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Spondias dulcis  , popularly known by the names ambarella, caja-manga amte kai etc. Ambarella is an equatorial or tropical tree, with edible fruit containing a fibrous pit.

The tree of caja-manga can reach 15 feet tall. The fruit has a cylindrical shape with 6 to 10 cm in length, 5 to 9 cm diameter, and may weigh up to 380 g. It is a result of smooth, thin bark, which has bright, very aromatic and juicy flesh, sweet-sour taste and sour when ripe, with core coated with thorns (soft) irregular yellow coloring. It is a fruit rich in fiber.

It is widely used in the preparation of juices , cocktails , liqueurs and sorbets .

Spondias dulcis is most commonly used as a food source. In West Java, its young leaves are used as seasoning for pepes. In Costa Rica, the more mature leaves are also eaten as a salad green though they are tart. However, it is most commonly used for its fruit.

The fruit may be eaten raw; the flesh is crunchy and a little sour. According to Boning: "The fruit is best when fully colored, but still somewhat crunchy. At this stage, it has a pineapple-mango flavor. The flesh is golden in color, very juicy, vaguely sweet, but with a hint of tart acidity." In Indonesia and Malaysia, it is eaten with shrimp paste, a thick, black, salty-sweet sauce called hayko in the Southern Min dialect of Chinese. It is an ingredient in rujak in Indonesia and rojak in Malaysia. The juice is called kedondong in Indonesia, umbra in Malaysia, and balonglong in Singapore.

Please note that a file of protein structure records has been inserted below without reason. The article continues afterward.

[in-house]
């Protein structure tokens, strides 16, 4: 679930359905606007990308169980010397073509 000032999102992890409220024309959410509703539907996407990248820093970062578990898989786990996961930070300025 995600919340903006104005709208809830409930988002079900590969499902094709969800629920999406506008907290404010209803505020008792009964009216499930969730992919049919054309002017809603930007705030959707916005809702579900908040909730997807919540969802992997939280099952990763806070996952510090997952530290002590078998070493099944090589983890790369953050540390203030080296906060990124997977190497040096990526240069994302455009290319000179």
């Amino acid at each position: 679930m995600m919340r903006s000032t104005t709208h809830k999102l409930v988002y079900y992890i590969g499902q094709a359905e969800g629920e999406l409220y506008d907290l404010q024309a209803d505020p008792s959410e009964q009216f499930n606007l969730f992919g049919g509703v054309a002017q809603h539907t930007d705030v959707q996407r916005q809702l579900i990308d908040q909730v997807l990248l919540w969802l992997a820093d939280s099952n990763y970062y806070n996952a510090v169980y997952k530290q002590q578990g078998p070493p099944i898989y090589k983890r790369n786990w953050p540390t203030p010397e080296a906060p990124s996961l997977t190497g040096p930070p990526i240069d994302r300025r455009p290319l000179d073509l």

The fruit is made into preserves and flavorings for sauces, soups, and stews. In Fiji it is made into jam. In Samoa and Tonga it is used to make otai. In Sri Lanka the fruit is soaked in vinegar with chili and other spices to make the snack food acharu.

 It can be eaten with salt or made into a drink sweetened with sugar and spiced with ginger. In Trinidad and Tobago, it is curried, sweetened, salted, or flavored with pepper sauce. In Cambodia it is made into a salad called nhoum mkak. In Suriname, the fruit is dried and made into a spicy chutney, mixed with garlic and peppers.

Read more about Ambarella

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Richard.Holland2015-07-25 15:13 (3 years ago.)

I've never heard of them. but I bet these are delicious